Protein helps form the immune cells and part of the processes that helps protect us from unwanted invaders too! Including some good quality sources of protein at 2-3 meals a day is the best way to help keep our immune system in its best shape. Usually, there won’t be a compromise in immunity with adequate or borderline intake but rather in situations of malnutrition, which can affect many people both in hospital and rehabilitation facilities and in our community. People with low protein intake and malnutrition are more likely to pick-up infections from their environment leading to longer hospital stays.
Being deficient in iron, which FYI if you’re a woman or have a young child there is a possibility that’s you, is known to affect our immune responses. Iron is key in the proliferation and maturation of our immune cells (Soyan & Gomez, 1999).
I’ve spoken in detail about iron-rich foods and deficiency before, so head on over and read more about the importance of iron in my previous blog.
Zinc is another essential mineral which is often found in foods that are also iron-rich, so think your protein foods including red meat, seafood, nuts & seeds, legumes & beans. Zinc is critical in maintaining cell health as it has an essential role in lots of enzymes, with evidence of zinc deficiency resulting in immune dysfunction. Zinc also an anti-inflammatory action and functions as an antioxidant also (Prasad, 2008).
Zinc is critical in immune health with good evidence to show that lozenges can help reduce the duration of a common cold
There’s also been good evidence showing that zinc gluconate and zinc acetate lozenges have been shown to reduce the duration of the common cold by about 33% (or a third!). This meta-analysis also highlighted that dosages over 100 mg/day, which is quite a lot when you consider the average adult woman needs 8 mg/day and the average adult male needs 14 mg/day (Hemila, 2017 & NRVs).
Vitamins A, D & E are all fat-soluble vitamins and are important in immune health too.
Vitamin A can be made from the plant-based pre-cursor beta-carotene, not just found in carrots but most orange plants including oranges, mangoes, mandarins, pumpkins and sweet potato. Vitamin A is also found in meat products with no need for the body to convert it.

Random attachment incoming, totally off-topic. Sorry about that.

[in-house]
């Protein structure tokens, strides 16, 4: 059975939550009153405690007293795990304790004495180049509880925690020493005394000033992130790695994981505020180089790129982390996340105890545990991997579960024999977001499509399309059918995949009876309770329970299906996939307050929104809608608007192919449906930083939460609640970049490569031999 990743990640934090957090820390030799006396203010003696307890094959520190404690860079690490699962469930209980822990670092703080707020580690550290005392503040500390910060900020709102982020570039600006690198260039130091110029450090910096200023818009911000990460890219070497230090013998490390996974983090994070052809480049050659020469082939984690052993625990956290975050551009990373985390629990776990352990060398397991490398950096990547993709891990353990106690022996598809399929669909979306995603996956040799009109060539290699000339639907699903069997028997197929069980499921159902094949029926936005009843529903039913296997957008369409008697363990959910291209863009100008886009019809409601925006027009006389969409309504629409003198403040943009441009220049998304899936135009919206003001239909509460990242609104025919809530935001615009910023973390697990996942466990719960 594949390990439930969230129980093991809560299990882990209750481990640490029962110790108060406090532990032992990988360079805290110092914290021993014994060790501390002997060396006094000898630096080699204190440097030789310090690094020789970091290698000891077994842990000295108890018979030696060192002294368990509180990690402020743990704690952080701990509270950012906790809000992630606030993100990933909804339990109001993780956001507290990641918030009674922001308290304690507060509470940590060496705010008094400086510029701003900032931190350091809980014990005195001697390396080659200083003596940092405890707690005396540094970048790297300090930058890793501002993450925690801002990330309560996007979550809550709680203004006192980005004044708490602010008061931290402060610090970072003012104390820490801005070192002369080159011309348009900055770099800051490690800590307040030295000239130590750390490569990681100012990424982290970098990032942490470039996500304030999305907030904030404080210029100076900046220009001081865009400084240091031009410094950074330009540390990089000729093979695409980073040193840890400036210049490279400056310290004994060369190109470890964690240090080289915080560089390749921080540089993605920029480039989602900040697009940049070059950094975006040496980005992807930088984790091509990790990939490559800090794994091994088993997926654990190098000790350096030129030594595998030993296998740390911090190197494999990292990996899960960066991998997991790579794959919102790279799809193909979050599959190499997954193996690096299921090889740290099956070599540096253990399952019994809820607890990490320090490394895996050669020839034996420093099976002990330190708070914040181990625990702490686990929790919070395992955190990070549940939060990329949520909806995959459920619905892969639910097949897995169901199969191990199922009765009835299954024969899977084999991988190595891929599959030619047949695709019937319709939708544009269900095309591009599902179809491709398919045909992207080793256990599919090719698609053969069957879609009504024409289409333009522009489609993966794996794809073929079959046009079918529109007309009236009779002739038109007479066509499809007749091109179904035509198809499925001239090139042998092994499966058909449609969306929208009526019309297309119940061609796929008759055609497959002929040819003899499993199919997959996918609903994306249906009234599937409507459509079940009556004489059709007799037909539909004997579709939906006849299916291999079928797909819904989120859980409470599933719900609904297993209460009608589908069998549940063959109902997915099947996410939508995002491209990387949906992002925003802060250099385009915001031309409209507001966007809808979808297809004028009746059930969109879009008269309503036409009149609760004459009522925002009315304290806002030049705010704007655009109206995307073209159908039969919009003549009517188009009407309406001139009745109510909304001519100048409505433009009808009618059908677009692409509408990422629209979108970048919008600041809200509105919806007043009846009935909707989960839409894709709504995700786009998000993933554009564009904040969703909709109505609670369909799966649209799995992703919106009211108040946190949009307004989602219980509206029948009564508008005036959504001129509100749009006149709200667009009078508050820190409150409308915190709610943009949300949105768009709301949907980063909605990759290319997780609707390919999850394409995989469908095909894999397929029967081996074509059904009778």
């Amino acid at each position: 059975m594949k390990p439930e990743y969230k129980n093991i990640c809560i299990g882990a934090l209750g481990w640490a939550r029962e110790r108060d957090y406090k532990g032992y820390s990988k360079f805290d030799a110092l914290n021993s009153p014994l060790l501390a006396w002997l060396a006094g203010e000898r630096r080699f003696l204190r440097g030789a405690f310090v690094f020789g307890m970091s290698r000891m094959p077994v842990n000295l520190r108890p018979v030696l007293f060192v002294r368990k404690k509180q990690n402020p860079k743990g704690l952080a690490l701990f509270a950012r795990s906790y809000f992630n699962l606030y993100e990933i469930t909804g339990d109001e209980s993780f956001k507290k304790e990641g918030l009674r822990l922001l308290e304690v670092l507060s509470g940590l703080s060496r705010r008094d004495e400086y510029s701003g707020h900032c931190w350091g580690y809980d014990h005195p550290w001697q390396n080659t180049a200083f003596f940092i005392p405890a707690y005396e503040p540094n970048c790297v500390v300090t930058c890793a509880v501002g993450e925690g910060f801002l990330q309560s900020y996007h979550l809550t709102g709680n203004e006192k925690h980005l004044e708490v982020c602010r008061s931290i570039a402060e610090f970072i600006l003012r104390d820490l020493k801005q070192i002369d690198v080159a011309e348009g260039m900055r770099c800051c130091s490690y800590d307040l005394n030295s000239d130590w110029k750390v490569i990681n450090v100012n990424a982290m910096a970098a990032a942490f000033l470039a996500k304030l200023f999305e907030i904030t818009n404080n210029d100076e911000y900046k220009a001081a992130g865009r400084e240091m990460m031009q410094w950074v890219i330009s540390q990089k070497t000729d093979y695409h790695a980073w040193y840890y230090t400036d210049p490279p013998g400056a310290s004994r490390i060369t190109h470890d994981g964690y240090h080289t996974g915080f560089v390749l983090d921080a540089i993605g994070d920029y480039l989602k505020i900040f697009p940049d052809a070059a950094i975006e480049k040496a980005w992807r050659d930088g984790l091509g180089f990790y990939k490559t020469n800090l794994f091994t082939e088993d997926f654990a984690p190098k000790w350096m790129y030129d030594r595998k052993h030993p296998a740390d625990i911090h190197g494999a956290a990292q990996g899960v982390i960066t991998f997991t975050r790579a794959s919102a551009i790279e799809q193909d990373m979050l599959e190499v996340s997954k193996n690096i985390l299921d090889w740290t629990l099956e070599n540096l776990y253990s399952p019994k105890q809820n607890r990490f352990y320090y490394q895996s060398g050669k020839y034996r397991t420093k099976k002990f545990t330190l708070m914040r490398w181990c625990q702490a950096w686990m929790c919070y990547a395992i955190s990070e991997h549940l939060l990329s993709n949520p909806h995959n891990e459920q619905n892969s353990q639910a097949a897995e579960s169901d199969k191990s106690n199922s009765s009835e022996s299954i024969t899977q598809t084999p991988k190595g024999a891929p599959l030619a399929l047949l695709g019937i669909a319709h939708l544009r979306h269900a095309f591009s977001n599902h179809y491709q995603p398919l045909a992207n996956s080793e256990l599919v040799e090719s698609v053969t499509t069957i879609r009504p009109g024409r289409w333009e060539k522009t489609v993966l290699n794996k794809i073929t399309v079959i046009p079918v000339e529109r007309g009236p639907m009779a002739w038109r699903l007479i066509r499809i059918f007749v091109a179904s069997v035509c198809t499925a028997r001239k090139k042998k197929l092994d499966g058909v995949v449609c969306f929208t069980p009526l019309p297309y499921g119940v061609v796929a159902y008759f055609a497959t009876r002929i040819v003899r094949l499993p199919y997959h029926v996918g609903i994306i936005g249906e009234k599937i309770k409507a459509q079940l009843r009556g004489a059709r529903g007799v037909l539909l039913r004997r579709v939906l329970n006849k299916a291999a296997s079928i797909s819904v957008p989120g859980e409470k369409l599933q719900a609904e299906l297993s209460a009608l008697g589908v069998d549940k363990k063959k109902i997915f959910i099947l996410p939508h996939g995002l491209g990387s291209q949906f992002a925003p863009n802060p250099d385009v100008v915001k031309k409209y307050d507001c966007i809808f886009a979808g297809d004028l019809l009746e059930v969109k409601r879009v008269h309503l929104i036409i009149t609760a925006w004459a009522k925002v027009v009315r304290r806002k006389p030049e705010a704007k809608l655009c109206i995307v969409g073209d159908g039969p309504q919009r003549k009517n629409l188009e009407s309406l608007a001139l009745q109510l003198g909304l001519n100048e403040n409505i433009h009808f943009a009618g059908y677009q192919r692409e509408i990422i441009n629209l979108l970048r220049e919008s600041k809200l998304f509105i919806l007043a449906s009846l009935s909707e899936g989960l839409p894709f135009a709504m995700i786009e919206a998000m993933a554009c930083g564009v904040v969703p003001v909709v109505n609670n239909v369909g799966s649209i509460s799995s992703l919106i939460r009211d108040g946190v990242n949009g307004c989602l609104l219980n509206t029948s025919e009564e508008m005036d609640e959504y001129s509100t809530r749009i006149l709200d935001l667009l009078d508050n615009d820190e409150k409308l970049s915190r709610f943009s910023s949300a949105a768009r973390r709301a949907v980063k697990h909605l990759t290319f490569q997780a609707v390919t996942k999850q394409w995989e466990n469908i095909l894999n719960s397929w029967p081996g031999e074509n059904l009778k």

Vitamin D is primarily obtained from sunlight, with food sources providing little (margarine, salmon, fortified milks and mushrooms exposed to UV light).
Both vitamin A & D is needed for various immune processes, it’s best to get these from their food sources (or sunlight in the case of vitamin D), rather than supplementing unless you have a confirmed deficiency, as these vitamins can be stored in the body meaning there is a higher risk of toxicity (Mora et al., 2010).
Vitamin E behaves like an antioxidant and can be found in extra virgin olive oil, olives, sesame seeds & tahini and other nuts & seeds. The presence of the fats in these foods also aids in their absorption by the body. There is evidence to show that vitamin E can help improve immunity which may be reduced as a result of ageing or a condition which affect the immune system like AIDS. People deficient in vitamin E also tend to have the markers of poorer immune health (Moriguchi & Muraga, 2000).But wait, how could I forget good old vitamin C?
Unlike the above vitamins A, D & E, vitamin C is a water-soluble, means any excess is lost via the urine but it also means we need some everyday to ensure our body’s are all topped up. A true vitamin C deficiency (which FYI is very rare if you eat any kind of fruit or vegetable plant matter on a day to day basis). Rich sources of vitamin C include kiwi fruit, capsicums, tomatoes, broccoli, citrus fruits and white potatoes. Whilst there is evidence showing that a true deficiency can compromise immune status due to a reduced resistance to invading pathogens, supplementing or increasing intake as a preventative measure is only going to slightly reduce the duration of the illness in healthy people, but doesn’t affect the chance of you getting ill or the severity.
Vitamin C has no effect on the chance of falling sick or the severity of the illness but may slightly reduce the duration
Supplementing vitamin C, especially at high doses which will be lost in the bathroom anyway, is unlikely to have a big benefit to immune health, with the exceptions of being under physical strain or very poor intake of the vitamin (Strohle & Hahn, 2009).
With the emergence of gut health in the literature and in the media, probiotics are now starting to be researched for their potential ability to help regulate our body’s immune responses. However, as there are so many different strains and dosages, we are unsure of which probiotics are useful for which conditions at this time, however the research does look promising!
Need a hand getting your health and immunity on track? Get in touch with me to discuss your needs and how a personalised nutrition consultation with an Accredited Practising Dietitian can help you.